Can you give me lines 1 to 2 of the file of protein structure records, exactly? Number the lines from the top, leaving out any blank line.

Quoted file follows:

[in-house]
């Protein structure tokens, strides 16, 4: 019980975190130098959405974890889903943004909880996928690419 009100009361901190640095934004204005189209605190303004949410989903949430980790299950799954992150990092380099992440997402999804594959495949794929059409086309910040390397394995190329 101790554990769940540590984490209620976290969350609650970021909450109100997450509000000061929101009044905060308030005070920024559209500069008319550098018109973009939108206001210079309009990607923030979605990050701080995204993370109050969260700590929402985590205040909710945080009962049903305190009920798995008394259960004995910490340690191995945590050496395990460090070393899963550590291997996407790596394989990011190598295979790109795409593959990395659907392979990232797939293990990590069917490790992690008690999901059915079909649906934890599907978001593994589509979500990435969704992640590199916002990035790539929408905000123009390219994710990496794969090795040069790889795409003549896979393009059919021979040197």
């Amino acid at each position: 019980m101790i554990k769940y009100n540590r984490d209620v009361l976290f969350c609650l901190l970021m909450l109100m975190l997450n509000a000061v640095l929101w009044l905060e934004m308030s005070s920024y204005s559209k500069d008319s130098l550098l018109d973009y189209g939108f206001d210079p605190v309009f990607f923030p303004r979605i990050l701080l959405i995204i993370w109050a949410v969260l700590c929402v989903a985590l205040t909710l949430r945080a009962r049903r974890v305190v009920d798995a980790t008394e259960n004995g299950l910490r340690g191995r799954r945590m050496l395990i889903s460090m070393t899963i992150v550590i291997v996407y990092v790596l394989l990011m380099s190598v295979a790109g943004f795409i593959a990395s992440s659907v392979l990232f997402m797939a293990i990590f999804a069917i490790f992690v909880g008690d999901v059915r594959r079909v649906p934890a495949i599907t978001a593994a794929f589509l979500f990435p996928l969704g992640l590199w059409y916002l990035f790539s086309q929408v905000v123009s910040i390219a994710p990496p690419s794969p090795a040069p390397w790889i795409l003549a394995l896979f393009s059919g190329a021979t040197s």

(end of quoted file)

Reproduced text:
[in-house]
């Protein structure tokens, strides 16, 4: 019980975190130098959405974890889903943004909880996928690419 009100009361901190640095934004204005189209605190303004949410989903949430980790299950799954992150990092380099992440997402999804594959495949794929059409086309910040390397394995190329 101790554990769940540590984490209620976290969350609650970021909450109100997450509000000061929101009044905060308030005070920024559209500069008319550098018109973009939108206001210079309009990607923030979605990050701080995204993370109050969260700590929402985590205040909710945080009962049903305190009920798995008394259960004995910490340690191995945590050496395990460090070393899963550590291997996407790596394989990011190598295979790109795409593959990395659907392979990232797939293990990590069917490790992690008690999901059915079909649906934890599907978001593994589509979500990435969704992640590199916002990035790539929408905000123009390219994710990496794969090795040069790889795409003549896979393009059919021979040197």